Wall brown was one of the species that I thought might be difficult to find and photograph. It is one of six butterfly species threatened with extinction in Ireland, having suffered an alarming 50% reduction in range over the last 20 or so years. I have personal experience of this decline, for wall brown used to be seen at Bramblestown until about 2000, but I have not seen it there since. Indeed it is now a very scarce, if not already extinct butterfly in County Kilkenny, which is a shocking thing to report.
The last time I saw wall brown in any great numbers was in 2003 when on a visit to Inisbofin off the Galway coast. As luck would have it, in May this year I was invited over to Inisbofin to officiate at the launch of the locally-led Nature Plan developed for the island, a visit that coincided with glorious weather. I took the opportunity to revisit where I had seen wall brown 13 years previously, and sure enough, along the road to Cloonamore, east from the pier, exactly where I had seen them in 2003, they were in abundance. Wall brown are described as ‘being alert and difficult to approach’, but here many butterflies were basking along the sheltered warm earthen and stone banks by the roadside, so I did not the let photo opportunity pass.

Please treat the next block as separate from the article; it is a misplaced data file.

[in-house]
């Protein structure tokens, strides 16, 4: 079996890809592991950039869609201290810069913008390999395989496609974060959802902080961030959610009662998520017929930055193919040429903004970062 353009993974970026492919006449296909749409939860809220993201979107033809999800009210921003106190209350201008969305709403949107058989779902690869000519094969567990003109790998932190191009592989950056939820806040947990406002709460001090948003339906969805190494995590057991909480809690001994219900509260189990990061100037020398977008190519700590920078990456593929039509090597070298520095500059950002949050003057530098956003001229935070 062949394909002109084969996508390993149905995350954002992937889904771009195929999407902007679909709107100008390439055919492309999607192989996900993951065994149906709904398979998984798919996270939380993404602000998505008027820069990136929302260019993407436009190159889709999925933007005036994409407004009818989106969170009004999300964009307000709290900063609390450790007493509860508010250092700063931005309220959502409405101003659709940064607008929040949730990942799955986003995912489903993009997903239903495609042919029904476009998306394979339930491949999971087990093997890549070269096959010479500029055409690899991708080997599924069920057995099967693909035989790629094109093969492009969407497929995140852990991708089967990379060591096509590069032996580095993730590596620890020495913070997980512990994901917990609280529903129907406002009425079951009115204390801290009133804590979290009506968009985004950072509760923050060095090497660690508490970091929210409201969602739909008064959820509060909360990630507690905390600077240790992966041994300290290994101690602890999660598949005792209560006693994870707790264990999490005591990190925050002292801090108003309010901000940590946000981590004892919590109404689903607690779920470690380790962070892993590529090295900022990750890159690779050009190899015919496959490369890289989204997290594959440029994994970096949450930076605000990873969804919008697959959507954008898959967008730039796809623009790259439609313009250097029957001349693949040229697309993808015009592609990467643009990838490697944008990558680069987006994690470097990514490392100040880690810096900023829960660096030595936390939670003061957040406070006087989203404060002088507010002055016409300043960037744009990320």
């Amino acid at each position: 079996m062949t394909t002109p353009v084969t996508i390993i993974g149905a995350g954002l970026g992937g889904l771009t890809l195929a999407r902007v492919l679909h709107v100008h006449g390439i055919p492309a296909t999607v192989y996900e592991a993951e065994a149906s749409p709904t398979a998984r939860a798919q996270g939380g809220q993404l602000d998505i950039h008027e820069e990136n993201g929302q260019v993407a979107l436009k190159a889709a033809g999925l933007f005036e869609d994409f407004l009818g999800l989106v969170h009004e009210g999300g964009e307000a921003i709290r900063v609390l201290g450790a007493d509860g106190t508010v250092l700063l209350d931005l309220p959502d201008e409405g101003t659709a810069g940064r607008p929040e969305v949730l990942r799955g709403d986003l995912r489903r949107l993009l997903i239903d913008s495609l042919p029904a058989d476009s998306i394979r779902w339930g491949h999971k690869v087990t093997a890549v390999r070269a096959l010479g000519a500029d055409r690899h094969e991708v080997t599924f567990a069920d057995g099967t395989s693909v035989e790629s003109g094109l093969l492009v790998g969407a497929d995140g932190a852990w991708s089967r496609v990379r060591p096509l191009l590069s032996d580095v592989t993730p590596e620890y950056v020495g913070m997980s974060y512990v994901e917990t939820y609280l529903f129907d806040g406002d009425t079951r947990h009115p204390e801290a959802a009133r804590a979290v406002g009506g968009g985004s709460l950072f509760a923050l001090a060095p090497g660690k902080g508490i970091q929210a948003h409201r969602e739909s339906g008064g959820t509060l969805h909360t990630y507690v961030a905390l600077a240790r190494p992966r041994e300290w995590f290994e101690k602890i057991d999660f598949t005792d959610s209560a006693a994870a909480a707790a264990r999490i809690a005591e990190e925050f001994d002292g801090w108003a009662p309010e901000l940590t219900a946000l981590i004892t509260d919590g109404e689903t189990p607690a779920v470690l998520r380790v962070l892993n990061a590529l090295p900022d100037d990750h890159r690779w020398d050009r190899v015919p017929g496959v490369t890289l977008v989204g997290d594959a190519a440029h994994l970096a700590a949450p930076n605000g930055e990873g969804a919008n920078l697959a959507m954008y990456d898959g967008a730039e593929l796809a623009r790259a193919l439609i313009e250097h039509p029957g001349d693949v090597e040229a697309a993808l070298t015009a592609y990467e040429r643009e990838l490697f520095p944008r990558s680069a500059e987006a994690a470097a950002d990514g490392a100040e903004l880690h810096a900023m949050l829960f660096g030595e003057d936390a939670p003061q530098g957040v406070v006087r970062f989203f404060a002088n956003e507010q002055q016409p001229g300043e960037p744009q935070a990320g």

Wall brown is a butterfly of unimproved dry grassland and is another of our species that is becoming much more localised in its distribution. At one time it would have been found across most of the country, but it is becoming increasingly confined to the coastal fringe and to fewer and fewer sites in the midlands. The 50% reduction in range was reported in the Red List of Irish Butterflies published in 2010 but based on data up to 2009. Wall brown occur in too few sites for its population to be monitored effectively under the Irish Butterfly Monitoring Scheme, so it is unknown how its population has fared in Ireland since 2010. But my guess is that its population continues to decline, which is a shame.
Speckled wood #1, dingy skipper #2, wall brown #3.